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Sholem Aleichem: Laughing in the Darkness

If Sholem Aleichem is remembered at all today it’s most likely to be as the author of the Yiddish-language stories that inspired the musical Fiddler on the Roof in the 1960s. But a century ago, he was internationally recognized and admired, called “The Jewish Mark Twain” and translated into a number of languages, including English.

He wrote stories, novels and plays about Jews living in Tzarist Russia, in the officially established Pale, stretching from the Baltic to the Black Sea, where most Jews were segregated in shtetls, restricted villages. And he wrote them in Yiddish, a language disdained by the Russian and Hebrew-speaking Jewish bourgeoisie and intelligentsia, classes to which Aleichem—born Solomon Rabinowitz near the middle of the nineteenth century—belonged.

In Joseph Dorman’s expertly vivid documentary, Sholem Aleichem: Laughing in the Darkness, someone calls the fictional shtetl in his work, Kasrilevke, “Aleichem’s Yoknapatawpha County.” Aleichem’s portraits of this village’s characters, whose conversation and interactions were often both hyperbolic and wry, were spirited and voluble, but he also undercut them with poignance and sadness. Aleichem had escaped this world for a cosmopolitan, privileged life in Odessa, but he sought to capture it in the pungent everyday speech of its residents, even as rural Jewish life in Russia was on the cusp of radical, sometimes violent change. (Aleichem left Russia in 1905 after one of the more savage pogroms, or mob attacks, on the Jews.)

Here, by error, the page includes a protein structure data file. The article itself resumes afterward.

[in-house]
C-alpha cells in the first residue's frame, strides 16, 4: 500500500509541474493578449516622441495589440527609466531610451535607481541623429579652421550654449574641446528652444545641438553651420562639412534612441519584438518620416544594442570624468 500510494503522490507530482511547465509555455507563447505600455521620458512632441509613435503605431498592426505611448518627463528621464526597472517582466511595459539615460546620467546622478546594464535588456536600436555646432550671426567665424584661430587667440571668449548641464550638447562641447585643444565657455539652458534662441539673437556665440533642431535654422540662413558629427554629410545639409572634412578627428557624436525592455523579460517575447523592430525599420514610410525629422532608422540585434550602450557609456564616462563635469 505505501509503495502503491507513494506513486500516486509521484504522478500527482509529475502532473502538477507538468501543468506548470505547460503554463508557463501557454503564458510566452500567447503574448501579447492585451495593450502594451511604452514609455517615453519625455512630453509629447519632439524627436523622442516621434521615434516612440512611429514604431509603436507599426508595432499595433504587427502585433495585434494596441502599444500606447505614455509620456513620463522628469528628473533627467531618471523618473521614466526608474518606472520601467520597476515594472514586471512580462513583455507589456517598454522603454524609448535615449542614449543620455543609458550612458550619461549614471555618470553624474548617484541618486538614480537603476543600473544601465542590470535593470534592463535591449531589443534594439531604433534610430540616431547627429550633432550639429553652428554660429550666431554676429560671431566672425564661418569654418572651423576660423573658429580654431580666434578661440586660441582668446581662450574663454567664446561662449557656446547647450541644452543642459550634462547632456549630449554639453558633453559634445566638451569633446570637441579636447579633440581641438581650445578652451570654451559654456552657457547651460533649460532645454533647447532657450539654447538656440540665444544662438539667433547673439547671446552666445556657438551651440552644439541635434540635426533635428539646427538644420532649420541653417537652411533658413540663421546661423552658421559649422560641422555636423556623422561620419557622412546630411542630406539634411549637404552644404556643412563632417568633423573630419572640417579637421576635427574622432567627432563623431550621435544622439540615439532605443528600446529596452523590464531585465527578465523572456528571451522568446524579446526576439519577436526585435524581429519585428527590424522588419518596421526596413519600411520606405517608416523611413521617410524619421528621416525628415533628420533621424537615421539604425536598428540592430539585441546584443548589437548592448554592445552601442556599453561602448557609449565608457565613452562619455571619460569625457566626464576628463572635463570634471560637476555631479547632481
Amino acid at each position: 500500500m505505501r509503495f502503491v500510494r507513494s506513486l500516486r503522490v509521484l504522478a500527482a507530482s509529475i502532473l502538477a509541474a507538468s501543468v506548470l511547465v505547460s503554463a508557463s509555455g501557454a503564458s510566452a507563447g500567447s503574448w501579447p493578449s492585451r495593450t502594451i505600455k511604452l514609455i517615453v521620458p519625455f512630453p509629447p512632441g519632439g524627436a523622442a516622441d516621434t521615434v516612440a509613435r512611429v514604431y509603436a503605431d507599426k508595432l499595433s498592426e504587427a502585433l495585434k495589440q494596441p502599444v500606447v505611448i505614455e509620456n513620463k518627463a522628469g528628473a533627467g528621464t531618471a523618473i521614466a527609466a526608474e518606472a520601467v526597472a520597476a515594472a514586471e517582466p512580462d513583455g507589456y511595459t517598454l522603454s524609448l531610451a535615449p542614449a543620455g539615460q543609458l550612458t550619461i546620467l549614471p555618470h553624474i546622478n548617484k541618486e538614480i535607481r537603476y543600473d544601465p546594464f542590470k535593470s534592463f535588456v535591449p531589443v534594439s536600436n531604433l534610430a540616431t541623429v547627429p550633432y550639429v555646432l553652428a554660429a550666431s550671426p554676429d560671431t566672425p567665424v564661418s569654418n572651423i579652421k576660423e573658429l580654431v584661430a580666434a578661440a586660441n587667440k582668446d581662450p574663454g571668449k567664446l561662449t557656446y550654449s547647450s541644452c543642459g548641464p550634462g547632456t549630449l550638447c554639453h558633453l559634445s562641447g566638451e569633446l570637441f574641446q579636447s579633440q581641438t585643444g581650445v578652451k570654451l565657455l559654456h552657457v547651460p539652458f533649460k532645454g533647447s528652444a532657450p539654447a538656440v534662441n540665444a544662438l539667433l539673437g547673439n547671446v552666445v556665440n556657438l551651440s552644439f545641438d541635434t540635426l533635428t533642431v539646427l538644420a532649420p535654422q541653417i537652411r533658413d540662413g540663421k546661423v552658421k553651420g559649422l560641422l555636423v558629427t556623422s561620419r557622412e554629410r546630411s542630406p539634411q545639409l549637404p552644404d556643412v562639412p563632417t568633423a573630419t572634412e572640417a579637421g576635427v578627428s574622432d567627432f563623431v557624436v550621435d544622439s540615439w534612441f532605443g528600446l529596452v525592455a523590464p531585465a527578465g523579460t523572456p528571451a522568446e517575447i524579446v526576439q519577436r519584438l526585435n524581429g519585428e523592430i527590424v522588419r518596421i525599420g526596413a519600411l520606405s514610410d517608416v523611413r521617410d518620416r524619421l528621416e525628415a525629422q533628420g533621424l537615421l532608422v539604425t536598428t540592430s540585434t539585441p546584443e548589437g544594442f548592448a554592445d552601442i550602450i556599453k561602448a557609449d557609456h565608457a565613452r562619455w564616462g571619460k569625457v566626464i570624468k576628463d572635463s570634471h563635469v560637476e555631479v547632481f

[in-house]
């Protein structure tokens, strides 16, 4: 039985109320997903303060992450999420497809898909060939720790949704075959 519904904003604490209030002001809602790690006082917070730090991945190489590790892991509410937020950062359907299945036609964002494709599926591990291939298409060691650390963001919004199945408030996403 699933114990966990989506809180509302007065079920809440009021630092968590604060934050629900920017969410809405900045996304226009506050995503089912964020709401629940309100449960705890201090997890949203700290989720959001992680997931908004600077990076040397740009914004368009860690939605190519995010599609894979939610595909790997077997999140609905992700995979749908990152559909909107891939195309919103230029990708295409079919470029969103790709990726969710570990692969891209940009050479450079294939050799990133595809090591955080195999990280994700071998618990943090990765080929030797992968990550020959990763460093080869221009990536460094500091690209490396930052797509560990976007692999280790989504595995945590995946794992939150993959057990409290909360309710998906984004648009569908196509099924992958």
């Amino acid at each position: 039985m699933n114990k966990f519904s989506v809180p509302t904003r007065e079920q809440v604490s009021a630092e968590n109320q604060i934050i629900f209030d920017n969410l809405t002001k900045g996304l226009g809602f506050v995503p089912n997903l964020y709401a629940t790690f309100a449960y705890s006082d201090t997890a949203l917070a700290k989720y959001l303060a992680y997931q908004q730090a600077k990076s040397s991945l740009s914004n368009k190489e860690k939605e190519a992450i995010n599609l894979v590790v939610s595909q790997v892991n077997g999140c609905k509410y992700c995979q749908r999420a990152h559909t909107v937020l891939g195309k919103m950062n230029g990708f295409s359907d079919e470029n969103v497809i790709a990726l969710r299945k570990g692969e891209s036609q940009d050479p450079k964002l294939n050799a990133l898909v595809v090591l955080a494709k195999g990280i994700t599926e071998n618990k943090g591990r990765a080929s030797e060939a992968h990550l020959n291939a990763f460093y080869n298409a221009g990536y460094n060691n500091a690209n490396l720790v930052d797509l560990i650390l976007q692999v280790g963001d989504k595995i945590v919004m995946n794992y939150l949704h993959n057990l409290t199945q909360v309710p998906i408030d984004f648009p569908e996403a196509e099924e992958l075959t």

Dorman evocatively conveys this social setting and ably relates its disappearance as Aleichem was giving it an afterlife in literature. The Peabody Award-winning (for 1998’s Arguing the World) writer-director-producer zooms in on and pans across a variety of photographic images and employs rare early twentieth century film footage of long-vanished communities and people. There are the usual erudite talking heads, including novelist Bel Kaufman (Up the Down Staircase), Aleichem’s granddaughter, who recalls his dandyish appearance.

Sholem Aleichem is historically and personally compelling.

Watch the trailer for Sholem Aleichem: Laughing in the Darkness

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